Wednesday, July 17, 2013

Solving Equations Pinch Cards

First of all, thanks to @druinok who blogs at statteacher.blogspot.com for motivating me to write this post (and being such a good encouragement on Twitter as well).  Follow me if you like; there's a button to the right now. -->

There was some discussion on Twitter tonight about response cards.  I can't stand fumbling and missing pieces, so individual cards are not for me!  I prefer a pinch card.  If you're not familiar with them, they are long thin strips of paper (like cutting an 8.5x11" into three vertical strips).  Answers are located along the strip.  These are general usually, such as A-D for multiple choice, True and False, etc. 

Last school year, one of my favorite uses for pinch cards was solving equations.  My kids were Struggling (yes, with a capital "s") with understanding which operation to do when.  I made simple pinch cards with the four basic operations, combining like terms (now "collecting" like terms for CCSS), and distributive property.  We would look at equations and decide which step to do first.  One or more students would explain their answers and we would reach a consensus.  Then we would work together to solve that step and use the pinch cards again for subsequent steps.  I kept it to the four basic operations at first and it worked well.  Then we added in the CLT and distributive property.  We had 100% engagement (and even if at first they were copying their response from a friend, at least they were putting effort into getting the right answer)!


Here's the file.  I recommend printing it double sided so you and the kids can both see what was selected.  Laminated cardstock would be your best choice for durability. I kept them in table bins but you could also punch holes and keep them in students' binders if you'll be using them frequently.




How have you used pinch cards or response cards in your lessons?

Mathematically yours,
Miss B
 

7 comments:

  1. I downloaded these, and can't wait to try them out. I like that this provides a prompt for students who struggle, instead of me trying to use my telepathic powers.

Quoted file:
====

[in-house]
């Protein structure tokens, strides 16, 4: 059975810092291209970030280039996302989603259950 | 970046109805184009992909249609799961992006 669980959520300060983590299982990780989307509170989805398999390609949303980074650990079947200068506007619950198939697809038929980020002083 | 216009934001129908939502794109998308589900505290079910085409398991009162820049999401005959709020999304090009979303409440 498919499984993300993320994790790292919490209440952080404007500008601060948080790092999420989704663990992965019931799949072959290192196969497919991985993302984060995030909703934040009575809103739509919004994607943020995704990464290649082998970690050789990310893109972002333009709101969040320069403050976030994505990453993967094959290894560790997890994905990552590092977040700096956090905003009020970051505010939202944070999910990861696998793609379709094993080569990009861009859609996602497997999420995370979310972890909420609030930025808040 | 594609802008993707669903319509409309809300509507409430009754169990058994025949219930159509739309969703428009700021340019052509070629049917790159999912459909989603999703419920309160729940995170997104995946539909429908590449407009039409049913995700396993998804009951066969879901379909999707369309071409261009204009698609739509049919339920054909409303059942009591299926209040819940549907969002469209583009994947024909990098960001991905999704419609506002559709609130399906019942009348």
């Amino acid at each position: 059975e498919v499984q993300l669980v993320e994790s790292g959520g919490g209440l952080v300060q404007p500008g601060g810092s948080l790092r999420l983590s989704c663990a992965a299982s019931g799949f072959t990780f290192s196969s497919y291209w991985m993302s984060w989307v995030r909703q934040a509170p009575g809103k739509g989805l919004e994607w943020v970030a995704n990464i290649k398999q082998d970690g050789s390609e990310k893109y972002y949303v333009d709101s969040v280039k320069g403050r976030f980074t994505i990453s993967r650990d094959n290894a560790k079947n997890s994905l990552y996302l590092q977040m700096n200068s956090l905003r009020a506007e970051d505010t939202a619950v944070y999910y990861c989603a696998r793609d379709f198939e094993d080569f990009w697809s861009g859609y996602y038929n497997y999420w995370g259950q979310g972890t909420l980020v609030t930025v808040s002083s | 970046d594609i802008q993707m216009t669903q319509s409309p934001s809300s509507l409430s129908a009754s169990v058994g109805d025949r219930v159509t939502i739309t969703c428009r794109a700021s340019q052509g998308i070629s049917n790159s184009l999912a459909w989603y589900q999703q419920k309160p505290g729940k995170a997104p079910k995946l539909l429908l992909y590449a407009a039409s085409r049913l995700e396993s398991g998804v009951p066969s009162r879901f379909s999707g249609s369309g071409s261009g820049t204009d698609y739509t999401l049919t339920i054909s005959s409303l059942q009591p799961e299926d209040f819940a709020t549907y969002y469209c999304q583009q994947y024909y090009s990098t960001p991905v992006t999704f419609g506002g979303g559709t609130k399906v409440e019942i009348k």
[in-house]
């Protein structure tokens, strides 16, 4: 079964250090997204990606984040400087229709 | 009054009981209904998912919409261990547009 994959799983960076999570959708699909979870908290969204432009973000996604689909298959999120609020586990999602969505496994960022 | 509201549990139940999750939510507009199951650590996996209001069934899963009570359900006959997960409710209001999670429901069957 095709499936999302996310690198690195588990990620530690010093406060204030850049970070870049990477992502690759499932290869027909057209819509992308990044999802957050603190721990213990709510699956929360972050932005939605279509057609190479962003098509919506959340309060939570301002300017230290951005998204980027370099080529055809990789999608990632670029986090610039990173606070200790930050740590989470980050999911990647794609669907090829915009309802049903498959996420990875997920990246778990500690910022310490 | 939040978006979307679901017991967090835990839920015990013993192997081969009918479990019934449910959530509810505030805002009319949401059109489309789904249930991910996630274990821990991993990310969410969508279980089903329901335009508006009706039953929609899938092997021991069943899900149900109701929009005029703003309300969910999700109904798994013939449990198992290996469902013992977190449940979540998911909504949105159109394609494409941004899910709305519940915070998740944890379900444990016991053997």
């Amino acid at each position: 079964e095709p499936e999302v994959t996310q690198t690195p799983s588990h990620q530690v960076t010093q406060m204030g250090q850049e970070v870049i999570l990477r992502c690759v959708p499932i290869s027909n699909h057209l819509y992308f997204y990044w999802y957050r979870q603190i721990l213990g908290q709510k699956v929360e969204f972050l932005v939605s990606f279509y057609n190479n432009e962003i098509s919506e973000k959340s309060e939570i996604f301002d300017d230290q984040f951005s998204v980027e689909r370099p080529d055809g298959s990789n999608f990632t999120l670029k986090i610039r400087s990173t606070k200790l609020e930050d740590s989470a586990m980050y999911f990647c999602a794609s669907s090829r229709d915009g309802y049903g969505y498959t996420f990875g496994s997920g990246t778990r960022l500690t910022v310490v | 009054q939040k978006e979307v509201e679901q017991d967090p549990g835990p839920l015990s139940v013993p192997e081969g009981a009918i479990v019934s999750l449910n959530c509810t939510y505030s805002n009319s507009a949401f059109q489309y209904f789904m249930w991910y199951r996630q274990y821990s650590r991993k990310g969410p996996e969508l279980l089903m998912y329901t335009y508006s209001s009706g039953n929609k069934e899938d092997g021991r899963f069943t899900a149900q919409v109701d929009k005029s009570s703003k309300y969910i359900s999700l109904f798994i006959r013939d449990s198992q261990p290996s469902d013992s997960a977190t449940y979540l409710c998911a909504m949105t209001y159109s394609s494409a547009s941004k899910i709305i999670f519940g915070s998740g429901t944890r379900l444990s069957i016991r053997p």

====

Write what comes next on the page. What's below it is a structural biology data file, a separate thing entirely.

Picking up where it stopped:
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    1. Thanks, Hannah. Let me know how it goes!

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  2. Hi it's Pam. :) Found you through Pinterest...I didn't know you blogged too! :) I started last year so I'm still really new at this.

    I've used index cards for responses before to have my kids practice all sorts of vocabulary (direction words, true/false, etc.) but I'll have to try pinch cards. I agree...less mess. I also like having kids write their responses on dry erase boards...for some reason they find them fascinating.

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    1. Hi Pam! Thanks for visiting. Pinch cards are fun; you should definitely give them a try! I also like whiteboards and use them a lot in math. Sometimes to speed things up if I'm using the same responses over and over, I'll have them rotate the whiteboard 90 degrees repeatedly and write a different response along each edge. Let me know how pinch cards work out in your classroom!

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  3. GREAT IDEA!!! Thanks, downloading these now!!!

    Elizabeth
    Hodges Herald

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  4. I'm glad I found your blog. I have altered your template to reflect ELA concepts. Thank you!

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  5. I'm having difficulty finding the link to the pinch card. Could you send it to mbailey@gloucesterschools.com?

    I love this concept of whole class feedback!

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